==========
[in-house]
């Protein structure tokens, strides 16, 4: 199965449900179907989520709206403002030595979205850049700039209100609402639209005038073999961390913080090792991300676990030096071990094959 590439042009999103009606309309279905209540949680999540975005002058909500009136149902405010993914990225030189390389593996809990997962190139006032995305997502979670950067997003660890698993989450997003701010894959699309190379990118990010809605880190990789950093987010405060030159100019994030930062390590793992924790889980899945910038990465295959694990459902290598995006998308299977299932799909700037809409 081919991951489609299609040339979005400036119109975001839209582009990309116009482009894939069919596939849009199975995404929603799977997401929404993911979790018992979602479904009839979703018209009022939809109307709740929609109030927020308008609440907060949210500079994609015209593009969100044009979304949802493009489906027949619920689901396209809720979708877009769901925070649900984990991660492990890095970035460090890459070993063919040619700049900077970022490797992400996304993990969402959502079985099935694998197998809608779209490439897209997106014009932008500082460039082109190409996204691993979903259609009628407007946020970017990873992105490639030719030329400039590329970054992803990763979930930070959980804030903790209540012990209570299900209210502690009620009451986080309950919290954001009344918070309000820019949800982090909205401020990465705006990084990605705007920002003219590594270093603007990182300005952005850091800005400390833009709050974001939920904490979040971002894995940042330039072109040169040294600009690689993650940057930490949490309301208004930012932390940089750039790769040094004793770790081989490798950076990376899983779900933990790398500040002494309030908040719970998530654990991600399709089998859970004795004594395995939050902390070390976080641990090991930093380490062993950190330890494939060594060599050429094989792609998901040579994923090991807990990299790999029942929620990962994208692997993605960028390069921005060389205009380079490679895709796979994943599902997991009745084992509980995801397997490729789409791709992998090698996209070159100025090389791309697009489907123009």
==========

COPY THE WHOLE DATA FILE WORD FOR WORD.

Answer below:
[in-house]
């Protein structure tokens, strides 16, 4: 199965449900179907989520709206403002030595979205850049700039209100609402639209005038073999961390913080090792991300676990030096071990094959 590439042009999103009606309309279905209540949680999540975005002058909500009136149902405010993914990225030189390389593996809990997962190139006032995305997502979670950067997003660890698993989450997003701010894959699309190379990118990010809605880190990789950093987010405060030159100019994030930062390590793992924790889980899945910038990465295959694990459902290598995006998308299977299932799909700037809409 081919991951489609299609040339979005400036119109975001839209582009990309116009482009894939069919596939849009199975995404929603799977997401929404993911979790018992979602479904009839979703018209009022939809109307709740929609109030927020308008609440907060949210500079994609015209593009969100044009979304949802493009489906027949619920689901396209809720979708877009769901925070649900984990991660492990890095970035460090890459070993063919040619700049900077970022490797992400996304993990969402959502079985099935694998197998809608779209490439897209997106014009932008500082460039082109190409996204691993979903259609009628407007946020970017990873992105490639030719030329400039590329970054992803990763979930930070959980804030903790209540012990209570299900209210502690009620009451986080309950919290954001009344918070309000820019949800982090909205401020990465705006990084990605705007920002003219590594270093603007990182300005952005850091800005400390833009709050974001939920904490979040971002894995940042330039072109040169040294600009690689993650940057930490949490309301208004930012932390940089750039790769040094004793770790081989490798950076990376899983779900933990790398500040002494309030908040719970998530654990991600399709089998859970004795004594395995939050902390070390976080641990090991930093380490062993950190330890494939060594060599050429094989792609998901040579994923090991807990990299790999029942929620990962994208692997993605960028390069921005060389205009380079490679895709796979994943599902997991009745084992509980995801397997490729789409791709992998090698996209070159100025090389791309697009489907123009």